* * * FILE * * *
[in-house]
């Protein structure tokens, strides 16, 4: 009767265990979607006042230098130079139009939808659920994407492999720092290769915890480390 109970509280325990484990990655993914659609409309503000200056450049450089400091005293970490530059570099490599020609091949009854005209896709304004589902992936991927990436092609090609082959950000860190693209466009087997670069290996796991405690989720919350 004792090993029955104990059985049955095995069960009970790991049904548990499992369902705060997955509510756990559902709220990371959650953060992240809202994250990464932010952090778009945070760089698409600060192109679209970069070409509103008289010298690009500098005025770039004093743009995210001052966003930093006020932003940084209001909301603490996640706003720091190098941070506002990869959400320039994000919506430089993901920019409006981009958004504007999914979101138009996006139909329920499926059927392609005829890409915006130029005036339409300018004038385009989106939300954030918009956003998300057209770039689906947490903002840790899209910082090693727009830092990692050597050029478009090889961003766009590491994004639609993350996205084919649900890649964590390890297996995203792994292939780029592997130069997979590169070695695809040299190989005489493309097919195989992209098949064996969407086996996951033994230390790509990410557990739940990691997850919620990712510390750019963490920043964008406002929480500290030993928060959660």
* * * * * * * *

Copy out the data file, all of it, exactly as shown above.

[in-house]
């Protein structure tokens, strides 16, 4: 009767265990979607006042230098130079139009939808659920994407492999720092290769915890480390 109970509280325990484990990655993914659609409309503000200056450049450089400091005293970490530059570099490599020609091949009854005209896709304004589902992936991927990436092609090609082959950000860190693209466009087997670069290996796991405690989720919350 004792090993029955104990059985049955095995069960009970790991049904548990499992369902705060997955509510756990559902709220990371959650953060992240809202994250990464932010952090778009945070760089698409600060192109679209970069070409509103008289010298690009500098005025770039004093743009995210001052966003930093006020932003940084209001909301603490996640706003720091190098941070506002990869959400320039994000919506430089993901920019409006981009958004504007999914979101138009996006139909329920499926059927392609005829890409915006130029005036339409300018004038385009989106939300954030918009956003998300057209770039689906947490903002840790899209910082090693727009830092990692050597050029478009090889961003766009590491994004639609993350996205084919649900890649964590390890297996995203792994292939780029592997130069997979590169070695695809040299190989005489493309097919195989992209098949064996969407086996996951033994230390790509990410557990739940990691997850919620990712510390750019963490920043964008406002929480500290030993928060959660």